Glitter T's, hip-huggers in back-to-school fashion
|||Parents up in arms over teen-sexpot look|
Advertiser Staff and News Services
Although teens fashion preferences change almost daily, there is one thing you can count on for back to school: The bare-to-there pop star look. But fashion-savvy teens also are borrowing liberally from the preppy and punk movements of the late '70s and early '80s.
Glitter T-shirts, hip-huggers and denim are popular with Hawai'i teens and pre-teens as they begin the new school year.
The hottest back-to-school item in Honolulu, said Christina Dao, senior department manager for women's apparel at JC Penney Pearlridge, is the novelty T-shirt. "It's form-fitting, screened with little graphics or sayings, and sprinkled with glitter. The most popular one has ties and ruching up both of the sides."
Dao said teens are pairing these with denim hip-huggers, "the lower, the better."There are still a lot of flared legs in jeans, as well as stretch, but the new thing is glitter infused into the denim. The most popular jeans at Penney's? "Without doubt, the 'Belly Button Jeans' by Levi's," Dao said.
Denim is very big in the lives of Jenna Gillen, who is entering Windward Community College as a freshman, and Ashley McKalvia, a seventh-grader at Academy of the Pacific.
Gillen is sporting the preppy look, but adding her own edge to it, wearing "really dark" denim hip-huggers with a tiny red striped tank top. She had great shopping success last week at Guess, where she found two pairs of denim jeans with which she'll sport a black leather belt with lots of silver grommets.
For her first day of school last week, McKalvia wore a denim skirt with a ruffled hem that just grazed her knees. She paired it with a black capped-sleeve T-shirt with a handkerchief hem that showed a peek of midriff at the sides. She said her school wardrobe this year consists of lots of drawstring pants and skirts.
Dao sees a continued interest in camouflage this year, especially skirts and pants in green and khaki camouflage worn with a wide belt that rests on the hips.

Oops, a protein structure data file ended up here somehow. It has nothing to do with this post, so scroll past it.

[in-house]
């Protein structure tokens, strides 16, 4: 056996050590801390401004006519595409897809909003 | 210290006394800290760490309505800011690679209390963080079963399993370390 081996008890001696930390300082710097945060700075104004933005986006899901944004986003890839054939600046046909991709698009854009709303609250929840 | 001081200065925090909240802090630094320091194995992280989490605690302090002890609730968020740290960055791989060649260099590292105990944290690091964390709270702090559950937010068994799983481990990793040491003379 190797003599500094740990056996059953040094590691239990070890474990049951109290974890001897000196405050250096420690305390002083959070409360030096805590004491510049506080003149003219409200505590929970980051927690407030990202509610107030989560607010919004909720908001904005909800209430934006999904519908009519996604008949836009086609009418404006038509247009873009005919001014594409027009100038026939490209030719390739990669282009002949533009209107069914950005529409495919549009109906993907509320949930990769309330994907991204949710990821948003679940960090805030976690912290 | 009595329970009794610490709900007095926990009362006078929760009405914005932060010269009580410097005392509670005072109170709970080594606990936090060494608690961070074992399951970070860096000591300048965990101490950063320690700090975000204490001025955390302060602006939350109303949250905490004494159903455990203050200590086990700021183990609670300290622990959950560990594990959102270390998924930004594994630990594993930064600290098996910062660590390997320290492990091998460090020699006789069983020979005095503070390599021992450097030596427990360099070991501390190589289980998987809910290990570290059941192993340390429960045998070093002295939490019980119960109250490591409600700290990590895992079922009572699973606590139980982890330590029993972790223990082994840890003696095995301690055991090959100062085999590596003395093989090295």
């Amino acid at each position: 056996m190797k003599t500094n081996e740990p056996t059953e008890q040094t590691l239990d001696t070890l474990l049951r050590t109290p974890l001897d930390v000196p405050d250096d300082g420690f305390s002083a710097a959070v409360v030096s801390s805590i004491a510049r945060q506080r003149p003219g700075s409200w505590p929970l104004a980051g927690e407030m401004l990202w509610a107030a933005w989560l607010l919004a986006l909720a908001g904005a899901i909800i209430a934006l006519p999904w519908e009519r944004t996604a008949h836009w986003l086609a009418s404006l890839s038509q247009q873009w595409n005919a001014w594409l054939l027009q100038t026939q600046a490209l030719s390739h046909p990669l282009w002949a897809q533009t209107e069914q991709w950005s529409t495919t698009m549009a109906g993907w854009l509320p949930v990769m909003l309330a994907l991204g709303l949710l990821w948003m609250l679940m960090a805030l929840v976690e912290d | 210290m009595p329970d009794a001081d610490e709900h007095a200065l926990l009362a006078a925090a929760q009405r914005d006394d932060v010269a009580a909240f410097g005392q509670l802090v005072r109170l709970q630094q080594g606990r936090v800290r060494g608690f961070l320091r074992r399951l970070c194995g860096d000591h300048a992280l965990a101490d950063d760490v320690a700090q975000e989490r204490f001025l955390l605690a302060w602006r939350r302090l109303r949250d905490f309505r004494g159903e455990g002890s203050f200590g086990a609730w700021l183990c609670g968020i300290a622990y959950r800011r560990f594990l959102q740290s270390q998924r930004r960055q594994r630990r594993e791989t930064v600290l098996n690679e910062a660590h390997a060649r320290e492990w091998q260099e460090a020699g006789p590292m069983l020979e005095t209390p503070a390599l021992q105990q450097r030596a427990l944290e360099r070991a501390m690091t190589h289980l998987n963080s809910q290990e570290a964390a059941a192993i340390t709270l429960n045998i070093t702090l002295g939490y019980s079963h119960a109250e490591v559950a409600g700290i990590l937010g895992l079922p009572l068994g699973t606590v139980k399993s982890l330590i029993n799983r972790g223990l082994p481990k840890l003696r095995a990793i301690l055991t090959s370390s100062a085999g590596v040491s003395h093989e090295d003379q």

While plaid is being touted in Mainland media, it's not a happening look here, perhaps because in Hawai'i, plaids are associated with cool weather. "For us plaids are not a main focus," said Liberty House fashion director Lavina Wong. "We've got the more surfer-type overview, and in a lot of collections there's a little plaid, but it's certainly not the driving force."
What is? "Graffiti and punk-inspired prints are bigger for us."
The look of Madonna's concert tour outfits is being mimicked in styles being sold to fashion-conscious teens.
One place plaid is big is at Punahou this year, where everyone at Book Day a couple of weeks ago seemed to be wearing denim or plaid in skirts and pants.
Jamie Cook, who will be a Punahou sophomore this year, shopped at Neiman Marcus and bought lots of denim to pair with bright T-shirts. Her favorite skirt is a dark denim pleated skirt that's knee-length. She likes T-shirts in bright colors with lots of print. Her favorite is a Custo Barcelona tank.
Sears spokeswoman Marie Alexander said the conservative pieces look different in young trend-savvy hands. It's all in the way young people put it together. "They might try a red plaid skirt with a black T-shirt with a hot pink print on it. We were told not to mix pink and red, but that's no longer a rule. They're touting their own individuality. They give it all newness. It's a little punk," she said.
Debbie Dean, store manager at Forever 21 in Pearlridge, said denim, for both tops and bottoms, is their biggest ongoing trend. Hip-huggers are still hot, but now they're being paired with cowboy shirts sporting glitter, a look inspired by Madonna.
A new silhouette for fall is the long sweater coat. Dean was surprised to see this trend take off in Hawai'i, but she said Forever 21's versions, in knits and rayons, are not as warm as the wool coats popular on the Mainland. She said some girls are belting the coats, while others leave them open.
Speaking of silhouettes, Bevin Karl, who works in the merchandising department at Seventeen magazine, said, "Everything is a little more sophisticated, streamlined, clean and neat. They are not into baggy things hanging off them."
For girls, Karl describes the look as "sophisticated tomboy." She predicts that rugby tops, suspenders, vests and even neckties will be popular looks for school. She said denim will be huge across the nation, with acid-washed, faded and dark denim leading the way. She also predicts denim adornments including safety pins, studs, patches, rips and slashes will be popular with "girls who like to make or embellish their own clothes."
Said Jacqueline Azria-Palombo of Cosmo Girl magazine, "These young girls are looking at making ... (an outfit) pretty with cute little pins. They might go to a thrift store and put a vintage blazer over a lace blouse, which certainly has a girlie feel to it. But it's also very individual. It shows who you are. Girls are very into that."
Advertiser fashion writer Paula Rath and Elizabeth Kennedy of the Associated Press contributed to this report.